It's one of those events which will start somewhat unseen and small, and suddenly break on the scene as kiosks spring up everywhere and are accepted by a new generation that has no qualms about buying from a robot barista and enjoys social networking as much as physical contact.
When asked recently whether or not Starbucks would boost automation beyond what it now uses at its stores, spokeswoman Linda Mills says the company has no intention of moving in that direction because it would take away from the experience customers are used to.
Unfortunately for Starbucks, that relates to existing customers and not the new generation of potential customers.
Of course Starbucks has entered into the fray on the low end, but it is stubbornly holding to its current business model on the high end. I think this is a mistake; one that will come back to bite them over the next several years.
Again, this isn't an imminent threat for Starbucks, but one that will play out in the next few years. For now its international and domestic same-store growth will help to overcome this emerging trend, but over time there is no doubt Starbucks will have to respond if it doesn't want to become a much smaller company.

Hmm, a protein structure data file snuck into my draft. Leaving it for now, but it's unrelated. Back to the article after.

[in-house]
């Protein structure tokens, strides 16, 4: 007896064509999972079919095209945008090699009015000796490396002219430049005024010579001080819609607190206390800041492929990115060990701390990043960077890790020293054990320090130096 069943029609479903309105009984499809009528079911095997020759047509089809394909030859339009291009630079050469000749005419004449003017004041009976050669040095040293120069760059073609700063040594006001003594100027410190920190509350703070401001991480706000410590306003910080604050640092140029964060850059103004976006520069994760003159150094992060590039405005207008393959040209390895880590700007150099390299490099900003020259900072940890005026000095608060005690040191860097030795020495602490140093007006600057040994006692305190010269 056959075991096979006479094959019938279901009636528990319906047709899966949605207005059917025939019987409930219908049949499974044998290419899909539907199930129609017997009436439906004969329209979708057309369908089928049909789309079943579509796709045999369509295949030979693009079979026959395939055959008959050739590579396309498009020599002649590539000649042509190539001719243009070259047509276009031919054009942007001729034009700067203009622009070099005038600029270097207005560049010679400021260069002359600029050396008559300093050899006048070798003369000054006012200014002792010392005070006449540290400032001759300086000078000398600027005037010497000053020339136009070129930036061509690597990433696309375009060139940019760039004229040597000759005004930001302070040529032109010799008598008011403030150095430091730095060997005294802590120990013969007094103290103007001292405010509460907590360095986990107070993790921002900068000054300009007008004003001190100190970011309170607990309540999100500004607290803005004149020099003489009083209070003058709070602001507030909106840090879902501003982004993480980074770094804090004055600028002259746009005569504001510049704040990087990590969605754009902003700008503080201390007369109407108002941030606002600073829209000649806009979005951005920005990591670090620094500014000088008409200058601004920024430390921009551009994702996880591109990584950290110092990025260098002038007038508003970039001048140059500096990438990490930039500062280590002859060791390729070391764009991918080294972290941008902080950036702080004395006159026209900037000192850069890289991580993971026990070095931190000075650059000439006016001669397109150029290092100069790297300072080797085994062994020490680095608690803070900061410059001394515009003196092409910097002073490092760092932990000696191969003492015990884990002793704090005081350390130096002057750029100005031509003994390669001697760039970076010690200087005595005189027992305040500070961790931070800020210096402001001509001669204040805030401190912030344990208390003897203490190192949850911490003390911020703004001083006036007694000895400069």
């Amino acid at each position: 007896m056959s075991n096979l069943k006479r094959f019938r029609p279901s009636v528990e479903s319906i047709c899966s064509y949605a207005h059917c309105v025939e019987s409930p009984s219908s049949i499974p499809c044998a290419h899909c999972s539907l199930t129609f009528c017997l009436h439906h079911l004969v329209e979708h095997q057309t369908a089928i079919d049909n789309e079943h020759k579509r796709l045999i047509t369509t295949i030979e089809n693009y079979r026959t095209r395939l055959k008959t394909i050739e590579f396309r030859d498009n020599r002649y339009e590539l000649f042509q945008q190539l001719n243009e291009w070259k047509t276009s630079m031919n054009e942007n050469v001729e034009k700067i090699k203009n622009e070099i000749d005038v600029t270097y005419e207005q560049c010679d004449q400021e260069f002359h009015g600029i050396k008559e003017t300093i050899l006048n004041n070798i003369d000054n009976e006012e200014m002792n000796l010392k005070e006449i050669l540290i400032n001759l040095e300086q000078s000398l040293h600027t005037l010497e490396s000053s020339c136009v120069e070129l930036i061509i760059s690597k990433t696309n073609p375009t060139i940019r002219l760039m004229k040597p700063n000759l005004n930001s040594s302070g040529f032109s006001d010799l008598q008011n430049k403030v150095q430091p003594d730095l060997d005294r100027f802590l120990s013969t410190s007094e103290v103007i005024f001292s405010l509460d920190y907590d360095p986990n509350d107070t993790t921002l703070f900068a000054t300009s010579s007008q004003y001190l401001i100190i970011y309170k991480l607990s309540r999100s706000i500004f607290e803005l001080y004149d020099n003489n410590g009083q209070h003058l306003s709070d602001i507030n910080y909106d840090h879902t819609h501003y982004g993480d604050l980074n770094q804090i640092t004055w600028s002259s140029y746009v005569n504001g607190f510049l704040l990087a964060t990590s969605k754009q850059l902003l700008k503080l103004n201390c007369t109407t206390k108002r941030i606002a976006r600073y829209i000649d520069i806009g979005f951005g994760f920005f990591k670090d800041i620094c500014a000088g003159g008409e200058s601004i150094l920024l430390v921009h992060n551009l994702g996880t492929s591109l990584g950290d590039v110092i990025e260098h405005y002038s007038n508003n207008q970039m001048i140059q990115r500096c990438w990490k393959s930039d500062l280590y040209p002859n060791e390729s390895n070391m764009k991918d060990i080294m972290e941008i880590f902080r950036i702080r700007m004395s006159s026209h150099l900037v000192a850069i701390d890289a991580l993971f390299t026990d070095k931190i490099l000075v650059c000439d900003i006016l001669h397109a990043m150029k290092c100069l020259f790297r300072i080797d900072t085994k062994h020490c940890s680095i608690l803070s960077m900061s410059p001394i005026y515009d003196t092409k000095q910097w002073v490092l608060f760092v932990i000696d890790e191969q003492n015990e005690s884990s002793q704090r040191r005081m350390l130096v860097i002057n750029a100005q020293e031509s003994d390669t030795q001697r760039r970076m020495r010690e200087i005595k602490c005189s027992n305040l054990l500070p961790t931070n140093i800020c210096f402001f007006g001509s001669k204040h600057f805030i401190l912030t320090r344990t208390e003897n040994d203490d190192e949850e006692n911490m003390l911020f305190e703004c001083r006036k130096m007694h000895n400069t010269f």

Investors need to watch this situation closely as it's one of those trends which will seem to appear out of nowhere and dramatically impact the coffee industry. If Starbucks is in your portfolio, this will be its greatest challenge to growth in the years ahead, and how and if they respond to it will determine its performance.
I believe once it saturates the Asian markets the competition from robotic baristas will force Starbucks to respond or diminish in size. Another metric to watch for will be same-store sales domestically. The trick there is taking into account store closings which may have underperformed or cannibalized other Starbucks nearby. Sometimes that can give the impression of same-store growth when in fact growth came from the elimination of competing with itself.
Another negative catalyst will be when the economy stagnates again. We have been in a bull market and a slow, but steady uptrend economically. When that changes the lower-priced offerings of Starbuck's competitors will also likely slow down growth.